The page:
Posted on: February 22nd, 2012 by Jen Mueller

Talk Sporty to Me Blog, Jen MuellerThe Academy Awards Sunday provides the perfect opportunity to repost I blog I wrote back in the fall after watching the movie “Moneyball.”  I personally loved the movie and since it’s nominated for 6 Academy Awards including Best Picture, Best Actor and Best Supporting Actor – it was a hit with many other moviegoers as well.

People have raved about “Moneyball” for several reasons, including the baseball storylines, the business lessons and for Brad Pitt’s portrayal of the main character.   My takeaway from the movie also included 5 Communication Lessons.

  1.  An effective communicator knows when “less is more.”  During a scene early in the movie Billy Beane (Brad Pitt’s character) explains the best way to tell a player he’s been cut.  Make it quick and to the point, was the basic advice.  His assistant seemed unconvinced, until Beane asks “Would you rather take a single bullet to the head or get shot 5 times in the chest and bleed to death?”  It’s a bit of an over-exaggeration, but he gets the point across.  Don’t be afraid of the message, worry instead about taking too long to deliver the message.
  2. Focus on small successes to build confidence.  In the movie, Beane planned to make a former catcher Scott Hatteberg into a first baseman.  Hatteberg was understandably nervous and lacking confidence at a new position.  Beane knew the success of the team depended on having Hatteberg on the field and in the lineup.  His solution?  Give him a little confidence.  The following scene shows Beane and members of the coaching staff cheering on Hatteberg’s little successes during fielding practice.  If confidence escapes you when communicating, start small and celebrate your ability to talk 1-on-1 with colleagues, friends and family members.  Let your little successes propel you into larger roles.   (Download my tips sheet for additional help building confidence for public speaking and removing those barriers to communication.)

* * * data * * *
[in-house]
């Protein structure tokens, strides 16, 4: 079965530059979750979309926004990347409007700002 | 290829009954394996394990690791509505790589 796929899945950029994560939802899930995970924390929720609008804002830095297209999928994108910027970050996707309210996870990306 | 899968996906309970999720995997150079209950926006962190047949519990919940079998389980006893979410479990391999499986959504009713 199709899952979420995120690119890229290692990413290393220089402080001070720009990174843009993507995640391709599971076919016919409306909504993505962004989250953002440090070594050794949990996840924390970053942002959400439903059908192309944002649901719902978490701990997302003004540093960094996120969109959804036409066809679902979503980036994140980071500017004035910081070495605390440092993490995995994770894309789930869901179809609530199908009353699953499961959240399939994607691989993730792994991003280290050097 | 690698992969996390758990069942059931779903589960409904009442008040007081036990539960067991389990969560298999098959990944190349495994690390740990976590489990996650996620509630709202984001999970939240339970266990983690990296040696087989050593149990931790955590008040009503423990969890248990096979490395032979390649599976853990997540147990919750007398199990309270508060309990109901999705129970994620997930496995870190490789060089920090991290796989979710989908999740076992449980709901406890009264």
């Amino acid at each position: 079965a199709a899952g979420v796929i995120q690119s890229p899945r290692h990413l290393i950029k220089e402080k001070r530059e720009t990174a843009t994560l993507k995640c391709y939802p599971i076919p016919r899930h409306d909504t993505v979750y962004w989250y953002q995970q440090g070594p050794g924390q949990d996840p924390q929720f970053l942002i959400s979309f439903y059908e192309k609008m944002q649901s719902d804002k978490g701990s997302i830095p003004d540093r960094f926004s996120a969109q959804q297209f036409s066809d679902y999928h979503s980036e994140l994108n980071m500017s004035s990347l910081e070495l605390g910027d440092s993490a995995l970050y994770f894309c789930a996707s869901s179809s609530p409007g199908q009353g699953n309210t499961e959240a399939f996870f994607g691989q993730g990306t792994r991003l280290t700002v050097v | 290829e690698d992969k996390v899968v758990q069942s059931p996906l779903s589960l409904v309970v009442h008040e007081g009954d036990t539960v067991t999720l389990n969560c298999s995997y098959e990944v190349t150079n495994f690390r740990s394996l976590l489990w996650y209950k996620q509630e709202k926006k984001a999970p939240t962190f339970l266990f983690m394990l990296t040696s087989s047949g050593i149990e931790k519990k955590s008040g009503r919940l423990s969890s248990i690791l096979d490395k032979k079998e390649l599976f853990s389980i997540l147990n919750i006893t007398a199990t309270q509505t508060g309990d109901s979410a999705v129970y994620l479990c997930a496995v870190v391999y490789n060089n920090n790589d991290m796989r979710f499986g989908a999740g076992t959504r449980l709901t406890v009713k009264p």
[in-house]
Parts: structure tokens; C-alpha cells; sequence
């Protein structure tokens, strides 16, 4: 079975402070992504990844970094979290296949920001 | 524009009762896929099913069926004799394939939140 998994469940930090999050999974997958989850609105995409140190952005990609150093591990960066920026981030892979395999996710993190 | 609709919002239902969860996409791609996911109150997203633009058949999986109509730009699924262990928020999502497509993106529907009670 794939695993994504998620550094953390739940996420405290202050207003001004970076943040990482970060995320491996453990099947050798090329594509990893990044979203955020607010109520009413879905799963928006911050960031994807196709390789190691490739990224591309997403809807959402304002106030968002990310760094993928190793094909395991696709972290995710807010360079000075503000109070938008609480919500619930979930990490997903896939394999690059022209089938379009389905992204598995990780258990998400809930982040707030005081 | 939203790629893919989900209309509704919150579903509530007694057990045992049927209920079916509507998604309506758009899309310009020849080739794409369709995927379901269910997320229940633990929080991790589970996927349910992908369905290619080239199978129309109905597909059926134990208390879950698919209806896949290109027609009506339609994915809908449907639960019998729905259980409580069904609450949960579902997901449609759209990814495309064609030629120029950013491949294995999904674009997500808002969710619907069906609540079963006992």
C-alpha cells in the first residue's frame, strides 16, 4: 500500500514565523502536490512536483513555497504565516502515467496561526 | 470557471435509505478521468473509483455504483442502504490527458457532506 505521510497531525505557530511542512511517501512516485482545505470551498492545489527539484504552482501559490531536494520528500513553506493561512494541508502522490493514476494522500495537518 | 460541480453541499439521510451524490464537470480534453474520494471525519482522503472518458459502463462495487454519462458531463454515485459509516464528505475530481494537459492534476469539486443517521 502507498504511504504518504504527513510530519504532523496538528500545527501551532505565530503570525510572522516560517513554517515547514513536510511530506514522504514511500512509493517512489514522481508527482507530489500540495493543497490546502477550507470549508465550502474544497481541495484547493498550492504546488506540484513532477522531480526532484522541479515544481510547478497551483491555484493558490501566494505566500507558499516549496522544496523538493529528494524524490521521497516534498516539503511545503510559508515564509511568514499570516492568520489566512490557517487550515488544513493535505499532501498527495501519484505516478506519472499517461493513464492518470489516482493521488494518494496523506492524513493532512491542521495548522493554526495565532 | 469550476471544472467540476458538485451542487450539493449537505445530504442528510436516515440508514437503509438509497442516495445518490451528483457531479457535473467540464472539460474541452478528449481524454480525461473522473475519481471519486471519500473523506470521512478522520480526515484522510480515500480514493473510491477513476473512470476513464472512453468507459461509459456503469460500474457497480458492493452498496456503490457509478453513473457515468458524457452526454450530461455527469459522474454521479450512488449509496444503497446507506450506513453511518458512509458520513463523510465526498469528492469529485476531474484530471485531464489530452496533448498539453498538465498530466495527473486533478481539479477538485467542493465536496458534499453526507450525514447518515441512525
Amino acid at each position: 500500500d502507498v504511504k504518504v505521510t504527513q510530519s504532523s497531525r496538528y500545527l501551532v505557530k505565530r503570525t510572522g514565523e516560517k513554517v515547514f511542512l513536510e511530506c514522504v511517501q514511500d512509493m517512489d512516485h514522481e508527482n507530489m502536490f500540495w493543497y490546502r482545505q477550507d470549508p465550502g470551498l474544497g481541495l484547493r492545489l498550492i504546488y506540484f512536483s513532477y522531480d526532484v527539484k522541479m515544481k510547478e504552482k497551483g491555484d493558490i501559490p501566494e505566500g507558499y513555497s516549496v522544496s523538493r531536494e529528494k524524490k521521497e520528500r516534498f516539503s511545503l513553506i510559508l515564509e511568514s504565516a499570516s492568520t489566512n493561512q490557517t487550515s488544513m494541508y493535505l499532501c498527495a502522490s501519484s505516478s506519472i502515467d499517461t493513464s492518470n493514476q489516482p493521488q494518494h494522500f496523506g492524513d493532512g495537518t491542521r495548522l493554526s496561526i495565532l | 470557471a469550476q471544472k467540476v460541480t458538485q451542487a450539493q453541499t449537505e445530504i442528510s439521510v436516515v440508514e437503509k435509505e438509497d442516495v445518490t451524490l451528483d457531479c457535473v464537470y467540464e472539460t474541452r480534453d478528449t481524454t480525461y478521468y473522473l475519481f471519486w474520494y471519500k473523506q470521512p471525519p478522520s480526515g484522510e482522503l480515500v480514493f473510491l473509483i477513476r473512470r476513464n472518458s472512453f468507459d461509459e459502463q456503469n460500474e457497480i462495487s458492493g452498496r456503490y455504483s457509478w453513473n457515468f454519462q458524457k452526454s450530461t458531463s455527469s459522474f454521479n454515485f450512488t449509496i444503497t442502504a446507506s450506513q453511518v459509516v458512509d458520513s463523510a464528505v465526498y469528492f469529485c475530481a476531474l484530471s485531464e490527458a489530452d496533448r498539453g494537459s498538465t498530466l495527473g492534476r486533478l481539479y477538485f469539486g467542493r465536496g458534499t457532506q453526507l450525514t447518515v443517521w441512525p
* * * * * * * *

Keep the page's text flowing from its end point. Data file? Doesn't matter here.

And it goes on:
3. Strong rapport leads to effective communication – and action.  Moviegoers get caught up in a whirlwind of phone calls as Beane tries to make a move at the trade deadline.  In the span of 5 minutes he’s had conversations with half a dozen people, prompted at least 3 of them into action and ended up with the pitcher he wanted in his bullpen.  He didn’t spend more than a minute on the phone with any one person, because he didn’t need to.  He had already built rapport with each one of them, and in a time-sensitive situation, that rapport paid off in the form of a positive business transaction.
  4. Appropriate small talk topics make a difference.  Toward the end of the movie, Beane is shown talking to Boston Red Sox owner John Henry.  The conversation starts with Henry asking about what to buy his wife for her birthday.  Beane looks disinterested and tells Henry he really doesn’t care.  When you are meeting someone for the first time, make sure you have an appropriate conversation topic in your back pocket.  Henry quickly got back on track, and as the owner of the Red Sox, still commanded respect.  It doesn’t always work that way in business, and a misstep early in a conversation can undermine your attempts at building rapport.  (For help on how to engage in effective small talk download my quick tips sheet.)
  5. Successful communicators maintain a clear focus.  Early in the movie, Beane determined the one statistic that would help him build a successful team.  He could have made a laundry list of players and things needed to be successful, but he focused on just one.   Communication overload doesn’t lead to more effective communication – it’s just the opposite.  People tune out if there are too many facets to your message.  Laser in on your focus and stick to your message.


CEO Talk Sporty to MeJen Mueller, America’s Expert Talker, helps business professionals understand the sports conversations that happen every day at work.  Jen’s practical approach helps professionals join the conversations, sound intelligent, and understand how to use sports conversations to their advantage in business.   Her conversation strategy comes from her 12 years of experience as a sports broadcaster.  Jen is available to speak for keynotes, presentations and workshops.  Contact for more information and read more at


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